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(53 Stat. 1187). Very few exchanges are made under this authority as normally we do not have surplus lands which can be used in an exchange.

TVA

No except for exchanges with governmental agencies and utilities pursuant to sections 4(k) (c) and 4(k) (d) of the Tennessee Valley Authority Act.

ARMY ENGINEERS

The Department of the Army is authorized to exchange Government-owned lands for lands which may be required for a particular military project under the provisions of the various Military Construction Authorization Acts, the last example of which is section 601 of Public Law 87–554 (76 Stat. 240); and in connection with certain type military facilities under other legislation (e.g., MCA family housing and Capehart housing). Also, under Public Law 87-852 (76 Stat. 1129), the Army may acquire any interest in real property in exchange for the grant of an easement in real property of the United States. Authority contained in Public Law 87–852 has been delegated to the Secretary of the Army by the Secretary of Defense (DOĎ Directive 5160.43, Jan. 12, 1963).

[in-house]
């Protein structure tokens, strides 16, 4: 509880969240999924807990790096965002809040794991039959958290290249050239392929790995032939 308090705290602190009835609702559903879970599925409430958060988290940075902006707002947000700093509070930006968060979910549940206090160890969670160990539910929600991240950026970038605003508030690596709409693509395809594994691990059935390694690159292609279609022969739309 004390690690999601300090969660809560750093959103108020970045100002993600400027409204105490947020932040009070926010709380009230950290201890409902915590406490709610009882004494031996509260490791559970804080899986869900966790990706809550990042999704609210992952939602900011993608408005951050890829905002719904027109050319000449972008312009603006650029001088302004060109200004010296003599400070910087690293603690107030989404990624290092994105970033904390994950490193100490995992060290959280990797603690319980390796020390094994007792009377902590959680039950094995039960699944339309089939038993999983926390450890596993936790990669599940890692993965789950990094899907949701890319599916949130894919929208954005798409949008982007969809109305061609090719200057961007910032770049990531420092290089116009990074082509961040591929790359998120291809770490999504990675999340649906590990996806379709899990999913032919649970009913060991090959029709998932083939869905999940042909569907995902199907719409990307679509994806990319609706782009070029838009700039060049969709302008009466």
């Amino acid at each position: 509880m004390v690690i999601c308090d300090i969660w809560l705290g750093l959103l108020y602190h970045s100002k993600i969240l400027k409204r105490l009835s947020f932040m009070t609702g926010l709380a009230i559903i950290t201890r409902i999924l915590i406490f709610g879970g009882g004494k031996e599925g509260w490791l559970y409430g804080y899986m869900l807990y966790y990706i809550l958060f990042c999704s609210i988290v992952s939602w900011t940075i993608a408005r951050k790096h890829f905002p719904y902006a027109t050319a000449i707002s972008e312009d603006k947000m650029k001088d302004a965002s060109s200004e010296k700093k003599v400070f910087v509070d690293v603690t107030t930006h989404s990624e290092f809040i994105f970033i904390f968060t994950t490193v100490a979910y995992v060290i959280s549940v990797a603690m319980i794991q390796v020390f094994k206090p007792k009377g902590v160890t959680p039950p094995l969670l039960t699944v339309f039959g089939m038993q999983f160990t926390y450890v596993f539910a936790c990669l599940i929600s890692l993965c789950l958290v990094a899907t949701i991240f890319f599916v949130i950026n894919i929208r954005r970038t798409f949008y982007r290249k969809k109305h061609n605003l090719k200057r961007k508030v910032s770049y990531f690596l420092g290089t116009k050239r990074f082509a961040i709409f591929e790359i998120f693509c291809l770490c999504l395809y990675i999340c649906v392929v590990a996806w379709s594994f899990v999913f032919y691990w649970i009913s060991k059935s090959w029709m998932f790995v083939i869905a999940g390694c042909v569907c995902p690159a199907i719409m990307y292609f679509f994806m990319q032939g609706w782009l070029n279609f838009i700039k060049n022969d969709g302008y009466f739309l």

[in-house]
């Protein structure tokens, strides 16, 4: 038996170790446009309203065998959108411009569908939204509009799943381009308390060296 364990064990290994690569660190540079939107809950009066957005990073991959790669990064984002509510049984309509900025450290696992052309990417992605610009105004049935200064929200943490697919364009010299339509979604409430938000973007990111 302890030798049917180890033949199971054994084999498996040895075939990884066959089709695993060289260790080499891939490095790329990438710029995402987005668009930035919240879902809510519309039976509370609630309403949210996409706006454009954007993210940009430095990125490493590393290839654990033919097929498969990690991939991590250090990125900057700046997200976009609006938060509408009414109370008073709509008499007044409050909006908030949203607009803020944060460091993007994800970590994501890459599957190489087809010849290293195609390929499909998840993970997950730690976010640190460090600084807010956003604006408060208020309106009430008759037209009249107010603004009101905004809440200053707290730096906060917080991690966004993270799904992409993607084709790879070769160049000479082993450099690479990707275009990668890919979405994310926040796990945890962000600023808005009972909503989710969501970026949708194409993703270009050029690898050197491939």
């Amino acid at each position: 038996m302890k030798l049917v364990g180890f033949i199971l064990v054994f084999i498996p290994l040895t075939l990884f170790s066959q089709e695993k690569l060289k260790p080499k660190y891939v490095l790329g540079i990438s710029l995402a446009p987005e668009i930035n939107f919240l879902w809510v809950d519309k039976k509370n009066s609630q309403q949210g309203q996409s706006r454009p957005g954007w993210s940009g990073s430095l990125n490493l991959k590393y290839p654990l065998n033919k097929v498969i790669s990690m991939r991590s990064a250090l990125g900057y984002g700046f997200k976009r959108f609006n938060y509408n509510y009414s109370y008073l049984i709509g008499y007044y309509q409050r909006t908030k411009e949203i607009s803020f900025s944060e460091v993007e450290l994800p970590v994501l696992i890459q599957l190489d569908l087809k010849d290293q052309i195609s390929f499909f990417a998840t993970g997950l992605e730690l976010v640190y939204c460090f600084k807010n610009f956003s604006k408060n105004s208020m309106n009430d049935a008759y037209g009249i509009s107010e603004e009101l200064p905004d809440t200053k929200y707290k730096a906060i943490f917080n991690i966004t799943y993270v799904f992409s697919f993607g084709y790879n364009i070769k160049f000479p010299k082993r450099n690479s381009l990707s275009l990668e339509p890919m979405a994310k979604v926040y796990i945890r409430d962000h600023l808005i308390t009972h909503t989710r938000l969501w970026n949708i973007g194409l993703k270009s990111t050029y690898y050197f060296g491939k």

(Authority to exchange lands for civil works projects is contained in 33 U.S.C. 558 band b-1.)

Our exchange authorities are principally used to accomplish the exchange of rights-of-way under highway and utility relocation contracts. Occasionally, after acquisition is completed, the exchange authorities are used in situations where it has been determined that insufficient lands have been acquired in one area and an oversufficiency of lands have been acquired nearby and where it is possible to accomplish an exchange of such lands on the basis that they are substantially equal in value.

NAVY